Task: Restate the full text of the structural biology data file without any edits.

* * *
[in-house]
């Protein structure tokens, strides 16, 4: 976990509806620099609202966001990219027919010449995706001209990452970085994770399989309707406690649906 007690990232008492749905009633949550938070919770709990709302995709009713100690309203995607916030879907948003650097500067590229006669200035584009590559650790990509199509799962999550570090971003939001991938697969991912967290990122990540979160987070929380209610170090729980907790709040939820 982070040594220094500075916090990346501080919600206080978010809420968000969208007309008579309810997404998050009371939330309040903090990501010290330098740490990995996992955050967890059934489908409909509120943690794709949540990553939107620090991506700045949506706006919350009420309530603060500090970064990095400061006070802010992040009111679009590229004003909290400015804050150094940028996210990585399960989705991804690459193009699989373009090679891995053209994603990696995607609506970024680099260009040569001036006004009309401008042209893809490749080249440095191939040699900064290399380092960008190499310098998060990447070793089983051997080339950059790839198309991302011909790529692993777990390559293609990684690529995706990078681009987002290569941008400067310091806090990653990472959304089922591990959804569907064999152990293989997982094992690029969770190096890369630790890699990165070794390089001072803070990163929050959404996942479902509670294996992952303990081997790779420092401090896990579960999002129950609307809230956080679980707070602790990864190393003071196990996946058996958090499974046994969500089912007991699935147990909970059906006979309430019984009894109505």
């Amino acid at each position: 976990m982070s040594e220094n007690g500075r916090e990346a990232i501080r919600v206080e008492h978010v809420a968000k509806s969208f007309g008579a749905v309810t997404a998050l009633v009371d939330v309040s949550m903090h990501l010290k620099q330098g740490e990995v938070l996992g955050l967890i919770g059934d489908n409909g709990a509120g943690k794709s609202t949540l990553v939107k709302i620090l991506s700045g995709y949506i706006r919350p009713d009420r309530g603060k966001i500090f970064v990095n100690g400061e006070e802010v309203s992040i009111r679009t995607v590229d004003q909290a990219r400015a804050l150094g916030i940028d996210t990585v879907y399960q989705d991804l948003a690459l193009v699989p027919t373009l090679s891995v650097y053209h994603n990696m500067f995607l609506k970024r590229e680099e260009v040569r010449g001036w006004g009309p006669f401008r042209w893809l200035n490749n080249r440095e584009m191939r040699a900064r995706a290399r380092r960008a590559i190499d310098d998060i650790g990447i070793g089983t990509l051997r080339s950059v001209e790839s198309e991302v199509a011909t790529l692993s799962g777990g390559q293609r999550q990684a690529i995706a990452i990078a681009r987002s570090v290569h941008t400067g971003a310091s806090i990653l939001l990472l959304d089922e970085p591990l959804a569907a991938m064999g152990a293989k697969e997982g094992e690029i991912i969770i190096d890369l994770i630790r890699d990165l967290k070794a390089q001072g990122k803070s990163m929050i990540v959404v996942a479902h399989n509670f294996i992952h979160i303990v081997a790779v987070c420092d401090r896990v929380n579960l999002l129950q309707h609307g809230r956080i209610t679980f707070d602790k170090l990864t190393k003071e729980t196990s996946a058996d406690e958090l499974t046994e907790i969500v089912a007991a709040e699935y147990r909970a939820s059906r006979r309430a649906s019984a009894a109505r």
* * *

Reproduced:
[in-house]
């Protein structure tokens, strides 16, 4: 976990509806620099609202966001990219027919010449995706001209990452970085994770399989309707406690649906 007690990232008492749905009633949550938070919770709990709302995709009713100690309203995607916030879907948003650097500067590229006669200035584009590559650790990509199509799962999550570090971003939001991938697969991912967290990122990540979160987070929380209610170090729980907790709040939820 982070040594220094500075916090990346501080919600206080978010809420968000969208007309008579309810997404998050009371939330309040903090990501010290330098740490990995996992955050967890059934489908409909509120943690794709949540990553939107620090991506700045949506706006919350009420309530603060500090970064990095400061006070802010992040009111679009590229004003909290400015804050150094940028996210990585399960989705991804690459193009699989373009090679891995053209994603990696995607609506970024680099260009040569001036006004009309401008042209893809490749080249440095191939040699900064290399380092960008190499310098998060990447070793089983051997080339950059790839198309991302011909790529692993777990390559293609990684690529995706990078681009987002290569941008400067310091806090990653990472959304089922591990959804569907064999152990293989997982094992690029969770190096890369630790890699990165070794390089001072803070990163929050959404996942479902509670294996992952303990081997790779420092401090896990579960999002129950609307809230956080679980707070602790990864190393003071196990996946058996958090499974046994969500089912007991699935147990909970059906006979309430019984009894109505």
């Amino acid at each position: 976990m982070s040594e220094n007690g500075r916090e990346a990232i501080r919600v206080e008492h978010v809420a968000k509806s969208f007309g008579a749905v309810t997404a998050l009633v009371d939330v309040s949550m903090h990501l010290k620099q330098g740490e990995v938070l996992g955050l967890i919770g059934d489908n409909g709990a509120g943690k794709s609202t949540l990553v939107k709302i620090l991506s700045g995709y949506i706006r919350p009713d009420r309530g603060k966001i500090f970064v990095n100690g400061e006070e802010v309203s992040i009111r679009t995607v590229d004003q909290a990219r400015a804050l150094g916030i940028d996210t990585v879907y399960q989705d991804l948003a690459l193009v699989p027919t373009l090679s891995v650097y053209h994603n990696m500067f995607l609506k970024r590229e680099e260009v040569r010449g001036w006004g009309p006669f401008r042209w893809l200035n490749n080249r440095e584009m191939r040699a900064r995706a290399r380092r960008a590559i190499d310098d998060i650790g990447i070793g089983t990509l051997r080339s950059v001209e790839s198309e991302v199509a011909t790529l692993s799962g777990g390559q293609r999550q990684a690529i995706a990452i990078a681009r987002s570090v290569h941008t400067g971003a310091s806090i990653l939001l990472l959304d089922e970085p591990l959804a569907a991938m064999g152990a293989k697969e997982g094992e690029i991912i969770i190096d890369l994770i630790r890699d990165l967290k070794a390089q001072g990122k803070s990163m929050i990540v959404v996942a479902h399989n509670f294996i992952h979160i303990v081997a790779v987070c420092d401090r896990v929380n579960l999002l129950q309707h609307g809230r956080i209610t679980f707070d602790k170090l990864t190393k003071e729980t196990s996946a058996d406690e958090l499974t046994e907790i969500v089912a007991a709040e699935y147990r909970a939820s059906r006979r309430a649906s019984a009894a109505r």